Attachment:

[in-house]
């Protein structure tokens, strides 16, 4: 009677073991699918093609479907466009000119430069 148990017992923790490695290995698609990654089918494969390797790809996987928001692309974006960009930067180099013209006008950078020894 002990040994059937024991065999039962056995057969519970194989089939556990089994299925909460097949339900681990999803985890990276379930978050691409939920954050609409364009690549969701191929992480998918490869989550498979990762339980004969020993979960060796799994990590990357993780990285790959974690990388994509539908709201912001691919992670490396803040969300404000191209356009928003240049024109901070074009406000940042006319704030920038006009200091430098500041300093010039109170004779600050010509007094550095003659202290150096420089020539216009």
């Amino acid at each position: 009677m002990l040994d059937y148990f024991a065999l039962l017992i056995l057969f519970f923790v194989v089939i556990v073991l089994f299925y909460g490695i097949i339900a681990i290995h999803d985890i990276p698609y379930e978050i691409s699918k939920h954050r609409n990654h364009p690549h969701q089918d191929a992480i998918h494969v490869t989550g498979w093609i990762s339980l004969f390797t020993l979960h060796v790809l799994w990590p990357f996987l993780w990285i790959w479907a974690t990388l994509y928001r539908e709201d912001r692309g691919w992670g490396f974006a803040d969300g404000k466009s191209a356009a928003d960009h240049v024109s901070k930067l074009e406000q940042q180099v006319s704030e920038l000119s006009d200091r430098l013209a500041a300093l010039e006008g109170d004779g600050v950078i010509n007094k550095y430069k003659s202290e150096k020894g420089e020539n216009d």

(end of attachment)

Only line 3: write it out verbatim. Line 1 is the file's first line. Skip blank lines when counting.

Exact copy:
């Amino acid at each position: 009677m002990l040994d059937y148990f024991a065999l039962l017992i056995l057969f519970f923790v194989v089939i556990v073991l089994f299925y909460g490695i097949i339900a681990i290995h999803d985890i990276p698609y379930e978050i691409s699918k939920h954050r609409n990654h364009p690549h969701q089918d191929a992480i998918h494969v490869t989550g498979w093609i990762s339980l004969f390797t020993l979960h060796v790809l799994w990590p990357f996987l993780w990285i790959w479907a974690t990388l994509y928001r539908e709201d912001r692309g691919w992670g490396f974006a803040d969300g404000k466009s191209a356009a928003d960009h240049v024109s901070k930067l074009e406000q940042q180099v006319s704030e920038l000119s006009d200091r430098l013209a500041a300093l010039e006008g109170d004779g600050v950078i010509n007094k550095y430069k003659s202290e150096k020894g420089e020539n216009d």